Blogger Geraldine Durrant shares this touching – and a little heartbreaking – insight into what it means to have someone you’ve known your whole life forget who you are…
You can find the previous instalment of Geraldine’s column here.
Patrick and I have known each other all our lives.
We are cousins and I have always joked that he is not just my husband, he is family…
Propped in my study as I type, is a picture of my two-year-old self holding fast hands with him when he was nine, and proof our affection for each other stretches back to my earliest infancy.
Indeed it is famously recorded in the annals of family history that aged five I declared my unshakeable intention to marry someone “just like Patrick.”
He had always been a far more kindly big brother to his own little sister than mine had been to me, and I suspect that even at five I recognised kindness as a very desirable quality in a man.
Certainly he was always a favourite cousin – and with more than 40 to my credit that is no inconsiderable assertion.
Aged 17, he invited me to an RAF ball, where, in my first-ever long dress, we danced until dawn and fell firmly in love.
So, given that we had known each other for more than seven decades, I was slightly bemused when Patrick turned to me in bed one evening and asked “So – what exactly is our situation?”
“Our situation?” I replied, puzzled by the enquiry, “what do you mean?”
“I mean our relationship,” he said, “what exactly is it?”
“We’re married,” I told him, trying to ignore the sudden stab to my heart, “and we have been for over 50 years…”
Patrick beamed in response.
“Oh good,” he said, “I like being married to you...”
But if he was pleased to discover how we were related, he was rather less enthusiastic about proposed weekend visitors in the form of his brother and sister-in-law, his niece and two great nieces.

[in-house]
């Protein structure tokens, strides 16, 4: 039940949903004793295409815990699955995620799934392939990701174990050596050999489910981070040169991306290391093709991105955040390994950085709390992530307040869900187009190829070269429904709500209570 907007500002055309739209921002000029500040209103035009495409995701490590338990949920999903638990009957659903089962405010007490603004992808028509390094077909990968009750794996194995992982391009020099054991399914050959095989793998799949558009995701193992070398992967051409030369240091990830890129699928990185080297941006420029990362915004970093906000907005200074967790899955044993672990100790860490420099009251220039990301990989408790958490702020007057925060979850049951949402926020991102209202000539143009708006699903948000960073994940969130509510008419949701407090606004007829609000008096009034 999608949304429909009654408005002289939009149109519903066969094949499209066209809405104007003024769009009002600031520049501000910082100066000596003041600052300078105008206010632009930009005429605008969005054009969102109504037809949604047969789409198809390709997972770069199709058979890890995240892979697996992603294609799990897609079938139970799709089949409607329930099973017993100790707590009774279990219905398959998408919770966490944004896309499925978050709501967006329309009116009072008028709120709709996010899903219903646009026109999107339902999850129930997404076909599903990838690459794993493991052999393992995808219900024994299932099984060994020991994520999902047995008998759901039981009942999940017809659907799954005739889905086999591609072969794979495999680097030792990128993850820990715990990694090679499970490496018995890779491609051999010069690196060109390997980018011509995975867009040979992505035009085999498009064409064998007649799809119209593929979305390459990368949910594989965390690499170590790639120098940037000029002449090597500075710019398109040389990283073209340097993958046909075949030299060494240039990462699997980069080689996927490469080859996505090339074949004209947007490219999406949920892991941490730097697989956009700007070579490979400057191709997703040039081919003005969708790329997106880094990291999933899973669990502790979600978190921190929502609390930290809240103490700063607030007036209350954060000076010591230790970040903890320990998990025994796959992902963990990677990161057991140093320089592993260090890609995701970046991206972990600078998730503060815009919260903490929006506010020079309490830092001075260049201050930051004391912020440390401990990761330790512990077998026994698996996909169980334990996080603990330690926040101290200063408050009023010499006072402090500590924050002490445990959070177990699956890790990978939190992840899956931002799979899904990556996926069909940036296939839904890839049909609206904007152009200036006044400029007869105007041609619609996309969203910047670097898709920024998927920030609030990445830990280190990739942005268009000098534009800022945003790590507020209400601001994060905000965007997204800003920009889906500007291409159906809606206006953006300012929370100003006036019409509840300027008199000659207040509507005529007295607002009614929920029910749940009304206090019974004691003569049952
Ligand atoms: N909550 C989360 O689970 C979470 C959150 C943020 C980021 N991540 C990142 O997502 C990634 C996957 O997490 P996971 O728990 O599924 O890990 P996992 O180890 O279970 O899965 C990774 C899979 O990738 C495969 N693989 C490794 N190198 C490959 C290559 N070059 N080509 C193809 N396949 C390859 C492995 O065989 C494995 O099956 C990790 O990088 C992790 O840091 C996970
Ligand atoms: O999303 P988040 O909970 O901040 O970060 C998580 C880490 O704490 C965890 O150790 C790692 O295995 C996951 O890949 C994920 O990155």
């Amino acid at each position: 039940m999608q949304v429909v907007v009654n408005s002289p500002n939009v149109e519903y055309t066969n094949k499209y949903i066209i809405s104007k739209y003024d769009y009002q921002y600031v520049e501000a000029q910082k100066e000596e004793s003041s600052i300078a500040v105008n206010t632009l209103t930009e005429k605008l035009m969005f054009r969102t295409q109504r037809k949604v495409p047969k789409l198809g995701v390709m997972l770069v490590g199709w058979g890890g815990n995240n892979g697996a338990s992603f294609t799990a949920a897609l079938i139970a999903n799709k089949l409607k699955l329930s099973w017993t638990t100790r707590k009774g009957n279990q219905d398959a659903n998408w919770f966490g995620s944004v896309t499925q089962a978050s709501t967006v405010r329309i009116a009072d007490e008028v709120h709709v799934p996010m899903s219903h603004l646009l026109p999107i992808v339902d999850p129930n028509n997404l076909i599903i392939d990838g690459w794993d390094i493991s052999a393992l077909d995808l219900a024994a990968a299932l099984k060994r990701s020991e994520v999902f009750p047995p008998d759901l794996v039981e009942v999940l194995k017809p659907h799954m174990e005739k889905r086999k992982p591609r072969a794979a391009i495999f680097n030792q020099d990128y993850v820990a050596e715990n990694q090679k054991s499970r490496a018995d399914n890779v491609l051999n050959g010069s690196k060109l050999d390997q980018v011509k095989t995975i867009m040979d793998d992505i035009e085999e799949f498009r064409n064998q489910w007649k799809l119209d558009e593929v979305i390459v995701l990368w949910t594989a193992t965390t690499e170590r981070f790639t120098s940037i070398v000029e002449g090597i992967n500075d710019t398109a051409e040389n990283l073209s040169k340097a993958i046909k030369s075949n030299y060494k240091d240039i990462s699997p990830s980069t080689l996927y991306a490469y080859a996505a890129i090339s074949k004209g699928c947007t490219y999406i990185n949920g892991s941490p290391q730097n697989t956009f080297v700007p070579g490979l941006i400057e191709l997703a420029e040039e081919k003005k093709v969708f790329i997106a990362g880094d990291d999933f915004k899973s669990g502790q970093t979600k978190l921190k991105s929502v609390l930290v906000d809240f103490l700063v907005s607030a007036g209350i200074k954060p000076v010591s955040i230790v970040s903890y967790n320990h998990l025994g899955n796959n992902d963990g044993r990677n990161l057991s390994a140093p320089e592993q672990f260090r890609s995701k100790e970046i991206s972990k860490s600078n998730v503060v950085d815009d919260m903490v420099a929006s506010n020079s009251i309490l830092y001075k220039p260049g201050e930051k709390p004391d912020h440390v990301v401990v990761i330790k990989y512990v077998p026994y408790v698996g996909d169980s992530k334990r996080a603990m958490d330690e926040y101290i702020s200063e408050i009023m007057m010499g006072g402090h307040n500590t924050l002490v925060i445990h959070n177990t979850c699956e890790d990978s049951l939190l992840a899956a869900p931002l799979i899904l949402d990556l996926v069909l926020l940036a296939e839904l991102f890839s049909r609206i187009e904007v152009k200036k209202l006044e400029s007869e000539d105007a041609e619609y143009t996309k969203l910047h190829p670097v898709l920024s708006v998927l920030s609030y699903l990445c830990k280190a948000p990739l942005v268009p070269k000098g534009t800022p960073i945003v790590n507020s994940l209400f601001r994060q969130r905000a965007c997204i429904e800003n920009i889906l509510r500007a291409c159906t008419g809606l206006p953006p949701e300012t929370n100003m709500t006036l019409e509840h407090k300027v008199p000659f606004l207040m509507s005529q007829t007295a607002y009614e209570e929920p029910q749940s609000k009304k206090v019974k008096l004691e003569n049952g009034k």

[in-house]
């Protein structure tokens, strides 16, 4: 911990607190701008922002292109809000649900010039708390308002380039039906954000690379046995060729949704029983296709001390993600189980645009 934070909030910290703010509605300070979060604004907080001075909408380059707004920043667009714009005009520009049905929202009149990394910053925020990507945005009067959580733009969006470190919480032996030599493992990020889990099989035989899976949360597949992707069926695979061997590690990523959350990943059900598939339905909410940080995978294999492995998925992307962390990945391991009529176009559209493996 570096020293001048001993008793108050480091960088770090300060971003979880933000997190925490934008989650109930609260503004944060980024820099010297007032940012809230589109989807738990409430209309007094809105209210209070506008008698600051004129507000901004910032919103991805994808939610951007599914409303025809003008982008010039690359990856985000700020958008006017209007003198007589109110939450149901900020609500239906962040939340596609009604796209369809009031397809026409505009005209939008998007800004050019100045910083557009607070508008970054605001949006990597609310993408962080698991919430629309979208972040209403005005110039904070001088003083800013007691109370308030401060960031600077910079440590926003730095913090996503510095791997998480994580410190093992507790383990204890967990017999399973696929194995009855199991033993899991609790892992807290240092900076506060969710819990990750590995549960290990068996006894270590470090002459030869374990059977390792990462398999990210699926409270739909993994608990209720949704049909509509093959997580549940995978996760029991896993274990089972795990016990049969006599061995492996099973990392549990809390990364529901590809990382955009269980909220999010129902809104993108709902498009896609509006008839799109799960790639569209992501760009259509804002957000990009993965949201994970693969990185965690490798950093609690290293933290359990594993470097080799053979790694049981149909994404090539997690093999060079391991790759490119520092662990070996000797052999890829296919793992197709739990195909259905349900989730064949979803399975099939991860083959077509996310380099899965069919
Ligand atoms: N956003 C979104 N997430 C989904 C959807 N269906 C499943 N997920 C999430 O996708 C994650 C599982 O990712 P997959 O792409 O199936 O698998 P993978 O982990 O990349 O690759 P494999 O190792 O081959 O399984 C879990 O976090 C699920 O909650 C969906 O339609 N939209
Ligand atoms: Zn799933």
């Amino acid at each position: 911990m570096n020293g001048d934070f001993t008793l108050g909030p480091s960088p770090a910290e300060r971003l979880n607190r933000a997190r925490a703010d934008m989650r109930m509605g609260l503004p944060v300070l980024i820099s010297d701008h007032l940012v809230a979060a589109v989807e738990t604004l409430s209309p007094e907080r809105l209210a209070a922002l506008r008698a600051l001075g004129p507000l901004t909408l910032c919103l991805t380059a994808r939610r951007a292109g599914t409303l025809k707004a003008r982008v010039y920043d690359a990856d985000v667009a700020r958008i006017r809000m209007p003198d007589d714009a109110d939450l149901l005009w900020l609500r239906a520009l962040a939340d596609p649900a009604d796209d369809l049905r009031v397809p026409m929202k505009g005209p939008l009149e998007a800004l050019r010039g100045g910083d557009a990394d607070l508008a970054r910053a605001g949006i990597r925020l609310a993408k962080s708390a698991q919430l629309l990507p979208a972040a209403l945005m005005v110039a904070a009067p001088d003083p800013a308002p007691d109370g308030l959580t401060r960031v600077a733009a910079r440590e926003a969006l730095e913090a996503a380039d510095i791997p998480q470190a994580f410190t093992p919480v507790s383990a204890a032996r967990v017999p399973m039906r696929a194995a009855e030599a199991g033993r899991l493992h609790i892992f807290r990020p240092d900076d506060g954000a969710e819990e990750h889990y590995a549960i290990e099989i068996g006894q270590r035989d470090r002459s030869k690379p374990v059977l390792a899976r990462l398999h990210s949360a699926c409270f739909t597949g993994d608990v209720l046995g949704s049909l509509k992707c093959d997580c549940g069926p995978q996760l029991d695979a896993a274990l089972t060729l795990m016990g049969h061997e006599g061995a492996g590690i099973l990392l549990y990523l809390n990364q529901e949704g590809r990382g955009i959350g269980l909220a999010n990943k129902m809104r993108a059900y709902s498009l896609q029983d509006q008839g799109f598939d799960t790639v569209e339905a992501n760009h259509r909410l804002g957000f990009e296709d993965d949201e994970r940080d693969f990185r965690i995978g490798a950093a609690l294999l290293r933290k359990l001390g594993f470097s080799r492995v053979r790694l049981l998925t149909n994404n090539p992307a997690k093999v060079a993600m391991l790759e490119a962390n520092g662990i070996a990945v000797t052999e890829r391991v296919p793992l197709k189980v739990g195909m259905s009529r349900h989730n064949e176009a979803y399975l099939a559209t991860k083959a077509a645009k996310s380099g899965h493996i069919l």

It was their first visit since lockdown, and ahead of their arrival Patrick expressed some scepticism about their claims of kinship.
“Who are these people,” he asked repeatedly, “and who invited them?”
“They are our family,” I told him for the umpteenth time, “and they are here because they know you haven’t been well.”
“Because I have a catheter?” he asked somewhat plaintively.
“No because they know you have been in hospital,” I replied, avoiding talk of his dementia diagnosis again.
The arrival of guests meant I would have to bunk back in our marital bed over the weekend, so by way of rehearsal I decided to lie down beside Patrick for an afternoon nap.
“You won’t disturb me, will you?” I asked snuggling down beside him, and he promised me he would not.
No way Jose.
And then he spent ten minutes describing the many ways in which he would not disturb me.
“I will not get out of bed…” he assured me earnestly.
“And I won’t talk…
“Or move your covers…
“Or take your pillow…
Eventually, even Patrick ran out of ways not to disturb me, and we both fell fast asleep.
On the day of arrival it was obvious the impending visit was a source of on-going anxiety and he paced restlessly, demanding to know the exact time the guests were to come.
And when, eventually, they did he seemed pleased to see them, even if he was not entirely sure who – apart from his brother – they actually were.
“Of course I know who HE is,” he said when challenged over lunch, “I was at school with him…”
This was true as far as it went of course, but I can’t pretend we weren’t all hoping for a bit more.
However Patrick was concerned that his brother, who is somewhat deaf these days, wasn’t picking up the conversational ball as quickly as he once did in those long-distant school days.
“He doesn’t have much to say for himself, does he?” he stage-whispered to our son who was sitting beside him at the table.
And then, in a rare and heart-breaking moment of insight, he added sadly, “But these days, neither do I…”
Geraldine Durrant is a retired journalist, feature writer and children’s author who – since her husband was diagnosed with dementia a year ago – has kept a diary about her experiences as his carer. We have the privilege of publishing Geraldine’s incredibly personal story on our blog every Saturday, so keep your eye out for more on this series next Saturday.
If Geraldine’s writing resonates with you in some way, please do leave a comment to let her know.